This Demolition squad caught my eye … though quite a few of them had moved away by the time I plucked up courage to click in front of them!
The building is right next to President’s House where I was waiting to pick him up. I don’t know why you don’t believe me? Maybe because I wasn’t there to meet him 🙂 though I wonder if he would have let me drive him if I was. I mean, he has opened up the street to the common man and we can actually drive past his gate now. Not possible for many years with the security situation, but possible since he took office.
These workmen are probably refurbishing in preparation for business moving back into the street – formerly called Prince Street but changed in a frenzy of patriotic post independence fervour to Sir Baron Jayatilleke Mawatha: quite a few mouthful when you have to give directions.
Many buildings are being restored to former glory under a programme which commenced at the end of the civil war. “Glory’ not in terms of modern day marvels of chrome and glass but rather of historical and cultural glory for these buildings from our colonial past have a charm and character of their own.
Posted in response to Trabloggers MM challenge to find beauty around you. His last post was on ‘interesting walls’ and this fits in quite well.
but an architect can only advise his clients to plant vines! (Frank Lloyd Wright, Americas famous architect.)
No vines were visible at the new Hamad International Airport in Doha. The lighting and minimal use of colour, the absence of extraneous fittings and accessories – except in the ‘activity areas’ – emphasise the architects pride in his work which needs no adornment. It certainly was very striking and is my response to Angles challenge of Photrablogger – along with the contrastingly humdrum ‘Angles of my Abode’ … and a little visitor who turns mundane into beautiful.
Maybe I’ll grow some vines when she leaves 🙂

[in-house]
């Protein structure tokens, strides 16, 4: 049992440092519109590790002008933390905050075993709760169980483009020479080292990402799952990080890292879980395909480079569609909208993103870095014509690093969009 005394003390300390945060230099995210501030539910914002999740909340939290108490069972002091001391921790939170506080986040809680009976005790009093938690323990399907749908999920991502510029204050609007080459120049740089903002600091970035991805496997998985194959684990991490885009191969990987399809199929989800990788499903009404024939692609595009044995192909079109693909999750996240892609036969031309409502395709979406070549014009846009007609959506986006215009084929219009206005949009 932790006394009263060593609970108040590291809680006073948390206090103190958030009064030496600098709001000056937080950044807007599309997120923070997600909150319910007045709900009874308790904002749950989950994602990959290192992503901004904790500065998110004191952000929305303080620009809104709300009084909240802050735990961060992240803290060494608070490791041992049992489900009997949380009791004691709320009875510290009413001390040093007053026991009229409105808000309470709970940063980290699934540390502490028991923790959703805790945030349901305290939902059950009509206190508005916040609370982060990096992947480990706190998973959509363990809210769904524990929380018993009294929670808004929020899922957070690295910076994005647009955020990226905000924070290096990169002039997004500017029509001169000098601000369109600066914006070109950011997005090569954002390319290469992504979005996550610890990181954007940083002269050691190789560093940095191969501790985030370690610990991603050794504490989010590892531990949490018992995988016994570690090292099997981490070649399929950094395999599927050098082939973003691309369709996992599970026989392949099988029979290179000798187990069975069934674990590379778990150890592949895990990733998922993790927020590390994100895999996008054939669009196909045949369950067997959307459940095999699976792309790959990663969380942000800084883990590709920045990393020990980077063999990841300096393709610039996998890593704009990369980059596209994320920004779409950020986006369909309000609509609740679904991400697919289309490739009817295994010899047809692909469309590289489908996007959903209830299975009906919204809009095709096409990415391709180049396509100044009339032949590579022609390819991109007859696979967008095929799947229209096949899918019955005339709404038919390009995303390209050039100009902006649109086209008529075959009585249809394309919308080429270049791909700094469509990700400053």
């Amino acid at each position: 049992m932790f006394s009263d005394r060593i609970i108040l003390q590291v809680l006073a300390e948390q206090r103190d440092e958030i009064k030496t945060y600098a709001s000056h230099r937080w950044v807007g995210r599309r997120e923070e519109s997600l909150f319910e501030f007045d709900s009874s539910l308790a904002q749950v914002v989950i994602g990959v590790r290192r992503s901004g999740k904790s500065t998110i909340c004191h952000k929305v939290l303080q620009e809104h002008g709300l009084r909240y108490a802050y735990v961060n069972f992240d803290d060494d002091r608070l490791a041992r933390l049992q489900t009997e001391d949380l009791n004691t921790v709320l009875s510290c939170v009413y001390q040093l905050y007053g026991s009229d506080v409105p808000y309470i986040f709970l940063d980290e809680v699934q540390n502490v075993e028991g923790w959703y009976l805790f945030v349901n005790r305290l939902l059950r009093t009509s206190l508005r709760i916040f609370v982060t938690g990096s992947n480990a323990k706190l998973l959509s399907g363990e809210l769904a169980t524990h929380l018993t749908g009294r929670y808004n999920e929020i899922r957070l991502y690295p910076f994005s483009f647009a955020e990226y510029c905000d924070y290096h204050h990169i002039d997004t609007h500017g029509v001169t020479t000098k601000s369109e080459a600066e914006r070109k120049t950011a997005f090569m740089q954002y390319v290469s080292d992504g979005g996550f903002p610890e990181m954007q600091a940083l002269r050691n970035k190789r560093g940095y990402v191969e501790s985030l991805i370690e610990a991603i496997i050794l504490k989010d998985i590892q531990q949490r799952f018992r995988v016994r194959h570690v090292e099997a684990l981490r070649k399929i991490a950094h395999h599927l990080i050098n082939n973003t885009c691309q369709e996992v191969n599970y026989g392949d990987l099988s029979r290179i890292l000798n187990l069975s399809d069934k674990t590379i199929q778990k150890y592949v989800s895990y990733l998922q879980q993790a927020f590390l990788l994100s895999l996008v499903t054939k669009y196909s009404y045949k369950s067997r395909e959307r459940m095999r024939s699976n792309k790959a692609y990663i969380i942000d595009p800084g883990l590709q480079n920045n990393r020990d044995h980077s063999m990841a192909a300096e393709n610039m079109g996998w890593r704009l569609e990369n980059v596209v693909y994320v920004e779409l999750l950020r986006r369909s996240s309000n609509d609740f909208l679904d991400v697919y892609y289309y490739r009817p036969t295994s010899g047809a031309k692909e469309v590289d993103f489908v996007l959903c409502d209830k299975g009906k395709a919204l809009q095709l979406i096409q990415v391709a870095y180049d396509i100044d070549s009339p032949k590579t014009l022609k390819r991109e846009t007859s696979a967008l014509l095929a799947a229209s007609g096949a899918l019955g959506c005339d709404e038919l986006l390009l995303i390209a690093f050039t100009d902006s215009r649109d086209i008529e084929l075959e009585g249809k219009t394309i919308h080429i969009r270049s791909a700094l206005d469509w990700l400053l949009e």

Bricks is the theme of Photrablogger’s MM Challenge #12 and I thought these will fit in well for photos on brickwork.
Section of wall Old Square Mantua
The first picture is a close up of a wall in the Old Square in Mantova, a UNESCO heritage site. The pattern of white stone on the wall of 15th century Palazzo Ducale, gives it an enchanting ‘lacey’ look … like Chantilly lace on brick !!!
A bigger picture – more motifs,more enchantment. The pattern of small hollow squares visible may be due to restoration work as they are too ordered to be fallen bricks. If you look closely you can see where windows appear to have been walled up. It adds to the mystery!!
The angular buttresses on palace roof are duplicated on on the opposite side of the square – see below. The entire square may have been part of the Palace (I need to read the guidebook). Perhaps the different designs represent different quarters. The white insets are visible in a more frugal way on one wall. You can see that repairs have been carried out where the pattern is interrupted. And note that the other wall is pure brick – with no aesthetic extras. The chimney indicates it may have been the kitchen area … elementary my dear Watson 🙂
Old Square, Mantua
Old Square, Mantua
And how it looks now – contrasting old with new, ochre wall with blue windows . Old and new blend so seamlessly.
A toast to buildings that stand the test of time .
Postcript : We travelled to Mantova frtom Milan to meet Rev. Sr. Teresina – former Professor of Christology in Sri Lanka, who had travelled from Carpi, to meet us halfway, the day after we arrived in Milan. These pictures were taken whilst enjoying a delicious our first Italian meal her famous wine celebrating our meeting after five years.
I had initially ‘cropped’ our table from the picture to focus only on architecture. On second thoughts however, I kept in the bottle of wine, for a building this beautiful and this enduring, surely deserves a toast.
So, a toast to buildings with workmanship and materials that endure … and a toast likewise to enduring friendships.